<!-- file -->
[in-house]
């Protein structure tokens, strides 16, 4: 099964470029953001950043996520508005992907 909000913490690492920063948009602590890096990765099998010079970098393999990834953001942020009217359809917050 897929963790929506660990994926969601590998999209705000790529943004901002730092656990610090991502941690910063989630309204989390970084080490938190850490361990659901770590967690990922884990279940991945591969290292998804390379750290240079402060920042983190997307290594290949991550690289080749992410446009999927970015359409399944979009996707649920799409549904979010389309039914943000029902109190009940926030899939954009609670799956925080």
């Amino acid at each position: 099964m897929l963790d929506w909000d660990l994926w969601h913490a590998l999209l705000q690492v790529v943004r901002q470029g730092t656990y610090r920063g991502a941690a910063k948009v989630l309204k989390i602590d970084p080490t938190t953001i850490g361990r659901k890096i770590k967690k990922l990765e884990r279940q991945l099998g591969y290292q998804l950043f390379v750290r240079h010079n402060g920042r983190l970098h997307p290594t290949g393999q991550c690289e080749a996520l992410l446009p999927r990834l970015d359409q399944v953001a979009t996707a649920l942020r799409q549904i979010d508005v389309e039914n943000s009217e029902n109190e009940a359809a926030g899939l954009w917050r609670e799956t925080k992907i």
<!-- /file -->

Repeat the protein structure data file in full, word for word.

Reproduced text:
[in-house]
């Protein structure tokens, strides 16, 4: 099964470029953001950043996520508005992907 909000913490690492920063948009602590890096990765099998010079970098393999990834953001942020009217359809917050 897929963790929506660990994926969601590998999209705000790529943004901002730092656990610090991502941690910063989630309204989390970084080490938190850490361990659901770590967690990922884990279940991945591969290292998804390379750290240079402060920042983190997307290594290949991550690289080749992410446009999927970015359409399944979009996707649920799409549904979010389309039914943000029902109190009940926030899939954009609670799956925080």
């Amino acid at each position: 099964m897929l963790d929506w909000d660990l994926w969601h913490a590998l999209l705000q690492v790529v943004r901002q470029g730092t656990y610090r920063g991502a941690a910063k948009v989630l309204k989390i602590d970084p080490t938190t953001i850490g361990r659901k890096i770590k967690k990922l990765e884990r279940q991945l099998g591969y290292q998804l950043f390379v750290r240079h010079n402060g920042r983190l970098h997307p290594t290949g393999q991550c690289e080749a996520l992410l446009p999927r990834l970015d359409q399944v953001a979009t996707a649920l942020r799409q549904i979010d508005v389309e039914n943000s009217e029902n109190e009940a359809a926030g899939l954009w917050r609670e799956t925080k992907i």